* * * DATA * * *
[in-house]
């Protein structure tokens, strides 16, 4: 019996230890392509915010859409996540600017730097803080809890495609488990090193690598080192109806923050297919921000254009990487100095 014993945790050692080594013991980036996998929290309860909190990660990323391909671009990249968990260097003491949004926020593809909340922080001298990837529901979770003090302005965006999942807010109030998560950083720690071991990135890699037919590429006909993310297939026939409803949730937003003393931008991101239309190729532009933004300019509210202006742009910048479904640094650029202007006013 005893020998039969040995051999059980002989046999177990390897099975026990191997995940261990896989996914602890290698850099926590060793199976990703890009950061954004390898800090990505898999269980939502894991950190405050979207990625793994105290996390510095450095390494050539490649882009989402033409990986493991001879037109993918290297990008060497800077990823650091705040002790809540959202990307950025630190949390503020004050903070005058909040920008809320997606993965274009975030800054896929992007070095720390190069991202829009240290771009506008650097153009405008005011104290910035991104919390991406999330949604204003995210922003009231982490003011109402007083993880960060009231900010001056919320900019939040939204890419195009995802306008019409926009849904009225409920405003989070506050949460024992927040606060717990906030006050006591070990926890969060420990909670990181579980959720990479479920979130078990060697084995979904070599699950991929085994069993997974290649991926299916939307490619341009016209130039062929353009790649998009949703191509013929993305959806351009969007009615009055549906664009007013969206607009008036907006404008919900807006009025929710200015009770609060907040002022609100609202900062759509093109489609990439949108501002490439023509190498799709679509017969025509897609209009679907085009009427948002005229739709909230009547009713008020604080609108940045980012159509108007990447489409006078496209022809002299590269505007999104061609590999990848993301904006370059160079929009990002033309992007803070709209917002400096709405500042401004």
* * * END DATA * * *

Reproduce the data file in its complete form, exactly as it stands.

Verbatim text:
[in-house]
């Protein structure tokens, strides 16, 4: 019996230890392509915010859409996540600017730097803080809890495609488990090193690598080192109806923050297919921000254009990487100095 014993945790050692080594013991980036996998929290309860909190990660990323391909671009990249968990260097003491949004926020593809909340922080001298990837529901979770003090302005965006999942807010109030998560950083720690071991990135890699037919590429006909993310297939026939409803949730937003003393931008991101239309190729532009933004300019509210202006742009910048479904640094650029202007006013 005893020998039969040995051999059980002989046999177990390897099975026990191997995940261990896989996914602890290698850099926590060793199976990703890009950061954004390898800090990505898999269980939502894991950190405050979207990625793994105290996390510095450095390494050539490649882009989402033409990986493991001879037109993918290297990008060497800077990823650091705040002790809540959202990307950025630190949390503020004050903070005058909040920008809320997606993965274009975030800054896929992007070095720390190069991202829009240290771009506008650097153009405008005011104290910035991104919390991406999330949604204003995210922003009231982490003011109402007083993880960060009231900010001056919320900019939040939204890419195009995802306008019409926009849904009225409920405003989070506050949460024992927040606060717990906030006050006591070990926890969060420990909670990181579980959720990479479920979130078990060697084995979904070599699950991929085994069993997974290649991926299916939307490619341009016209130039062929353009790649998009949703191509013929993305959806351009969007009615009055549906664009007013969206607009008036907006404008919900807006009025929710200015009770609060907040002022609100609202900062759509093109489609990439949108501002490439023509190498799709679509017969025509897609209009679907085009009427948002005229739709909230009547009713008020604080609108940045980012159509108007990447489409006078496209022809002299590269505007999104061609590999990848993301904006370059160079929009990002033309992007803070709209917002400096709405500042401004």